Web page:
Therefore, problem gambling presents a complex addictive behaviour with often few historical indicators to indicate a particular person may be at risk.


Although gambling, through its legitimate industry, offers both opportunities and risks for the Banking Sector, risks may increase from two sectors:

  • Banking customers who develop gambling problems and who have a credit arrangement with a bank


  • Staff in the banking Sector who develop a gambling problem

There is a third influence that is less overt and has relevance because of the recent amendments to the Health & Safety in Employment Act, namely stress. Many staff experience stress that arises from a member of their family who may be gambling problematically. For many affected family members, help-seeking to reduce their own stress may not be seen as a priority, as they focus upon the behaviour of the gambler. Nevertheless, health costs can be high for these family members with ongoing effects upon their well-being, and workplace.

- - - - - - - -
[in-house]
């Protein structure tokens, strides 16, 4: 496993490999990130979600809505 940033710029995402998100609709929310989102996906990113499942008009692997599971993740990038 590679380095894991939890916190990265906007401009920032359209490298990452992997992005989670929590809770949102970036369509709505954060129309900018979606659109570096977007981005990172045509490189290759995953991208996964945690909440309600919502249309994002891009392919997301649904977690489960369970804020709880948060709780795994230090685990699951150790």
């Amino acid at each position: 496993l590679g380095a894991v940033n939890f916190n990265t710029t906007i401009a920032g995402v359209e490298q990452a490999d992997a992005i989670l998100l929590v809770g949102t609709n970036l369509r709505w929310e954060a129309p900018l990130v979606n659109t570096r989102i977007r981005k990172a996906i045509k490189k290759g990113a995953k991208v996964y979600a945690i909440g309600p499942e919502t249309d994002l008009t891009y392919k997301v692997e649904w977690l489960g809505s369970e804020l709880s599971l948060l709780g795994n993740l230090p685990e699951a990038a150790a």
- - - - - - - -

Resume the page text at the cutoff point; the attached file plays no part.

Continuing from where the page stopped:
There are many theories as to why people develop gambling problems. Some suggest that there may be a biological aspect i.e. that people may inherit a higher risk or have some biological need that gambling or another addictive behaviour meets. Other theories identify the aspect of a psychological propensity, including the powerful reinforcement aspects that money can have when provided in an irregular manner in sizeable amounts. Others still will emphasize the social aspects of gambling, that the growing, prominent position that gambling holds in New Zealand society and increasing accessibility results in growing participation. In many cases, sudden stress (death of a family member/friend, unaddressed workplace stress) can initiate increased gambling that is experienced as relief from pressure, as well as excitement.